The Omicron variant has led to a significant increase in the number of cases throughout the Pacific region to start 2022, with the majority of countries now seeing community transmission of Covid or having cases in quarantine.

Continue reading "Covid: The Pacific response - January 2022" »

Light turning to shadow, & the turning away


“Don’t accept that what’s happening
Is just a case of others’ suffering
Or you’ll find that you’re joining in
The turning away”
Pink Floyd, On the Turning Away, 2015

BRISBANE - Ten years have passed since the traumatic MV Rabaul Queen disaster on 2 February 2012.

The dilapidated rust bucket capsized at daybreak in treacherous waters as it crossed the Vitiaz Strait off the northern coast of Papua New Guinea with the likely loss of about 500 people.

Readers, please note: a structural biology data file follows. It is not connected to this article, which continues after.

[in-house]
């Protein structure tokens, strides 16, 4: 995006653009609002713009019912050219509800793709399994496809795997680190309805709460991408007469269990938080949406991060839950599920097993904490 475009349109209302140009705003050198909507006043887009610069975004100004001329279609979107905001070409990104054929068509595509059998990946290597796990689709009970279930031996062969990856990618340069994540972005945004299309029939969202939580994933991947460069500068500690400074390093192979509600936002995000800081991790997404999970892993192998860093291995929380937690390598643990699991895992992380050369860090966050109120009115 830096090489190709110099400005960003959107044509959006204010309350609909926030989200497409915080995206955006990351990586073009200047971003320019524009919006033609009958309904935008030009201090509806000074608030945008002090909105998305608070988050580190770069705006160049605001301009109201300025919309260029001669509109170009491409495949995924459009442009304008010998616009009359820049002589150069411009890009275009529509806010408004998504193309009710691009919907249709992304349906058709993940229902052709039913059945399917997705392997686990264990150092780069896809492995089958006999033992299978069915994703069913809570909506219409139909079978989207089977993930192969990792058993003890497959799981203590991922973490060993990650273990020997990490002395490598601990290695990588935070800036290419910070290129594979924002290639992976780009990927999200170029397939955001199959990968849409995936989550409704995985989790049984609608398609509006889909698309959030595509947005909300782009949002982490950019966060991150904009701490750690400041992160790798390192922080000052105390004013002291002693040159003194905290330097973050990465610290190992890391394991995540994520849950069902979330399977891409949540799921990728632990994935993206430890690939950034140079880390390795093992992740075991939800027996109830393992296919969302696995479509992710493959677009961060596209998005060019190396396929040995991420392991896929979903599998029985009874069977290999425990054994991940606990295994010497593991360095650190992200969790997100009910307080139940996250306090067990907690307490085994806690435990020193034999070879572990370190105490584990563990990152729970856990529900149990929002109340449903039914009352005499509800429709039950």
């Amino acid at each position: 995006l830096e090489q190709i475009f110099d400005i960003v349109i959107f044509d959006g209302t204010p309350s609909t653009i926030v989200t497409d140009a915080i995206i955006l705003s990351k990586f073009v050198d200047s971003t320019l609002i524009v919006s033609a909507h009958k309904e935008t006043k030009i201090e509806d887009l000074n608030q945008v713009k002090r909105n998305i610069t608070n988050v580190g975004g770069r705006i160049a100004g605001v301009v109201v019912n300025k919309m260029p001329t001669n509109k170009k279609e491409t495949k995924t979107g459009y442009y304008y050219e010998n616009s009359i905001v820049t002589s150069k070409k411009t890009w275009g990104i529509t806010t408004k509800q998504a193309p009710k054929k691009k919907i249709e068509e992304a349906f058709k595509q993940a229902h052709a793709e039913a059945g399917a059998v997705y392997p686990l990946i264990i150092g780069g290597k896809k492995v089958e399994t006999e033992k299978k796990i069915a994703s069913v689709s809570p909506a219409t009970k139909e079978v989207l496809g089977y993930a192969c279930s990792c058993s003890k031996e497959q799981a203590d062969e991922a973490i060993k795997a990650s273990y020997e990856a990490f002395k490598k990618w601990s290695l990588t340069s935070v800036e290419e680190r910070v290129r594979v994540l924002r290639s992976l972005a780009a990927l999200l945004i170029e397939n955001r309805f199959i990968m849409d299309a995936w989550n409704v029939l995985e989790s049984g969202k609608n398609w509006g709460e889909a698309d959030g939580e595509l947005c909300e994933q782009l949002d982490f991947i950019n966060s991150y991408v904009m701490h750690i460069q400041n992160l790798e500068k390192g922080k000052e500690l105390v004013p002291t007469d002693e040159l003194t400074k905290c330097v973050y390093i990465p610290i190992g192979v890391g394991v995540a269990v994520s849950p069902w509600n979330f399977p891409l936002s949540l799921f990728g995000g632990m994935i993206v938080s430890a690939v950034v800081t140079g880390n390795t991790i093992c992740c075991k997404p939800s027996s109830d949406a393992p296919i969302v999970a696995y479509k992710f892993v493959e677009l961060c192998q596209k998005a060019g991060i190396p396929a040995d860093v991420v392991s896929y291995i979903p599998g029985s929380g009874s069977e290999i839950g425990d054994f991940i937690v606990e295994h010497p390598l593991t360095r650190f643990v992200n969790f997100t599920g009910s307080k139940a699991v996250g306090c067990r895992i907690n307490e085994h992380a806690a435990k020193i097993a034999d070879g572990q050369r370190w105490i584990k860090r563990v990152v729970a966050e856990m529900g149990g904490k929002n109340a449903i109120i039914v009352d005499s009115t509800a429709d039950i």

Continue reading "Light turning to shadow, & the turning away" »

A policy to energise the PNG jobs market

Prime Minister James Marape addresses the Pacific Adventist University’s 35th graduation ceremony (PMNEC)
Prime Minister James Marape addresses the Pacific Adventist University’s 35th graduation ceremony (PMNEC)

| PNG Career Development Inc

PORT MORESBY -In the first issue of The Organizational Doctor, published last August, I wrote on the important outcomes of a short survey I conducted on the issue of connecting graduates to jobs.

In Papua New Guinea we are producing many fine graduates who cannot find appropriate employment: this is a quite appalling situation for them and their families and a terrible waste to the nation.